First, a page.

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No antrax found in Conn. woman's mail, mailbox, post office
Associated Press WriterOXFORD, Conn. (AP) -- Preliminary tests on the mail, mail box and home of a 94-year-old woman who died of inhalation anthrax this week have come back negative for the bacteria, Gov. John Rowland said Friday.
The early tests also found no sign of anthrax at the Post Office in Seymour, which handles mail for Oxford, or the Wallingford processing center, which sorts mail for southern Connecticut. Rowland said more conclusive test results for the processing center were pending.
Despite the results, Rowland said the mail was not being ruled out as a possible source of the bacteria that killed Ottilie Lundgren on Wednesday. But he acknowledged some disappointment.
"I can't speak for the federal authorities, but it's frustrating for all of us," he said at a news conference in Hartford.
As federal investigators continued to search for clues in the nation's fifth anthrax fatality, the first case of a deadly strain of the bacteria was reported in mail outside the United States.
The Centers for Disease Control and Prevention in Atlanta confirmed Thursday that a letter sent from Switzerland to Chile was tainted with anthrax. The letter had been sent to Dr. Antonio Banfi, a pediatrician at a children's hospital in Santiago.
Banfi, who opened the envelope, and 12 others nearby have not tested positive for exposure to anthrax but were being treated as a precaution, according to the Chilean Health Ministry.
Banfi became suspicious because the letter was postmarked in Zurich but marked with a Florida return address, Chilean officials said. No other details were made available.
In Connecticut, law enforcement and health officials are speaking to Lundgren's friends to determine what she did, where she went and who she saw before Nov. 16, when she was hospitalized with flu-like symptoms.
Besides sifting through Lundgren's trash and examining her mail, investigators took environmental samples from the few places Lundgren had visited over the past few weeks in this rural town of 9,800.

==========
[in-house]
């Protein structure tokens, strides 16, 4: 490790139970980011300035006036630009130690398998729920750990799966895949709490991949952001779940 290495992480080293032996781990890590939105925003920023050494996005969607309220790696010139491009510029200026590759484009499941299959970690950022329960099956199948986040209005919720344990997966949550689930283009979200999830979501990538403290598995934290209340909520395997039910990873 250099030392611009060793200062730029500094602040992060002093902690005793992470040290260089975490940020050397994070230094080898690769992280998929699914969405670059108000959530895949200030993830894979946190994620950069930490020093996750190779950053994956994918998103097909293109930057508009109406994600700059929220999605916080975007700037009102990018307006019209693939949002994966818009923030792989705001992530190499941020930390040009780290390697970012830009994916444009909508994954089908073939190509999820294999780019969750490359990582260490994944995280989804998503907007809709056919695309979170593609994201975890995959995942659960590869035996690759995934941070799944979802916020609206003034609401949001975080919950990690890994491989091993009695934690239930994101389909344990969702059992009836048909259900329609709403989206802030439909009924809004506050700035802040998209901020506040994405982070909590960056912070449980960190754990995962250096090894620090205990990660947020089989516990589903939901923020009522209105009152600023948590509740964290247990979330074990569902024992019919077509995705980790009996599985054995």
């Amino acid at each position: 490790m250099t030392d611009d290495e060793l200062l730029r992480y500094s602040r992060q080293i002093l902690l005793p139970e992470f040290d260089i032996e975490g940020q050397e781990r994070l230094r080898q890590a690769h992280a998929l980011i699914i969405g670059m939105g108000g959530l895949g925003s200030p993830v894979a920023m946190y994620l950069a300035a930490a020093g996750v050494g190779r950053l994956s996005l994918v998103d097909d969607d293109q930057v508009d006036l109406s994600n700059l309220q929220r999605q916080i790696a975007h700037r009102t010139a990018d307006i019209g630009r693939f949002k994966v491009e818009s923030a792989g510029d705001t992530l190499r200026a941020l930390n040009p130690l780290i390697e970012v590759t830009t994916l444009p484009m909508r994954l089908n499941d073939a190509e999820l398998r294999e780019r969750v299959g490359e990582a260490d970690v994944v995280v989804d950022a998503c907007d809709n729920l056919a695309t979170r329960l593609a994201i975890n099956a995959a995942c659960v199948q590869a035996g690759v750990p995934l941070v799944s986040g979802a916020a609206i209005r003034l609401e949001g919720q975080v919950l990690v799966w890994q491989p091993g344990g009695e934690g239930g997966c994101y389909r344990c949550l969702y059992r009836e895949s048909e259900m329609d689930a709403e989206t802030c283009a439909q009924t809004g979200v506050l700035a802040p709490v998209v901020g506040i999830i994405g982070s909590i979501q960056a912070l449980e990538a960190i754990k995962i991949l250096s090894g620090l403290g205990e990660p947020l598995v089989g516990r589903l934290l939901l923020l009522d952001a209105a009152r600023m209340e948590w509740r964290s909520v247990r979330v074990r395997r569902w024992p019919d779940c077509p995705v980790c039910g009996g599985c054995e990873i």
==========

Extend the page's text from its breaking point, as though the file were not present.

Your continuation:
Friends and relatives said she seldom left home, except to visit the library, a beauty parlor, doctors' offices and her church. The retired legal secretary lived alone.
Investigators have said that cross-contamination of the mail is a leading theory about how Lundgren contracted the disease.
"But we're really trying to keep an open mind about any possibility," said FBI spokeswoman Lisa Bull.
Coffin said testing so far has shown that the strain of anthrax that killed Lundgren was similar to anthrax found in other recent cases. All but one of the previous fatalities have been linked to tainted mail.
About 50 postal workers at Seymour and more than 1,100 at Wallingford were offered a 10-day regimen of the antibiotic Cipro. About three-fourths of the workers have accepted the drug, postal officials said.
Erik Wexler, executive vice president of MidState Medical Center in Meriden, said the antibiotic was being distributed as a precaution.
In Washington, the president of a major postal employees union said he will advise members to refuse to work in buildings where any trace of anthrax remains.
Two postal workers have died and others have been sickened by anthrax since tainted letters addressed to the news media and members of Congress began appearing. Postal facilities in New Jersey and Washington remain closed for decontamination.
"It's a continuing concern that so much uncertainty continues to exist regarding the source of these infections," said Bill Burrus, president of the 360,000-member American Postal Workers Union.
Nationwide, the Postal Service has tested 278 facilities for anthrax and found some contamination at 21 of them. Nineteen have been decontaminated and reopened.
Because medical experts differ on how much anthrax is needed to cause an infection, Burrus said, "I'm telling my members we will not work in contaminated facilities."
Postal Service Vice President Azeezaly Jaffer said he believed talks were continuing with the unions on how to respond in the event of future contamination.
There have been several reports worldwide of anthrax being found in mail, but most have turned out to be false. They included cases in Kenya, in the Bahamas and at Pakistan's largest newspaper, in which authorities at first said they had found dangerous forms of anthrax in mail but later said further testing found no anthrax.
In Argentina, anthrax spores were discovered in mail, but tests determined that they were a harmless strain of the bacteria.
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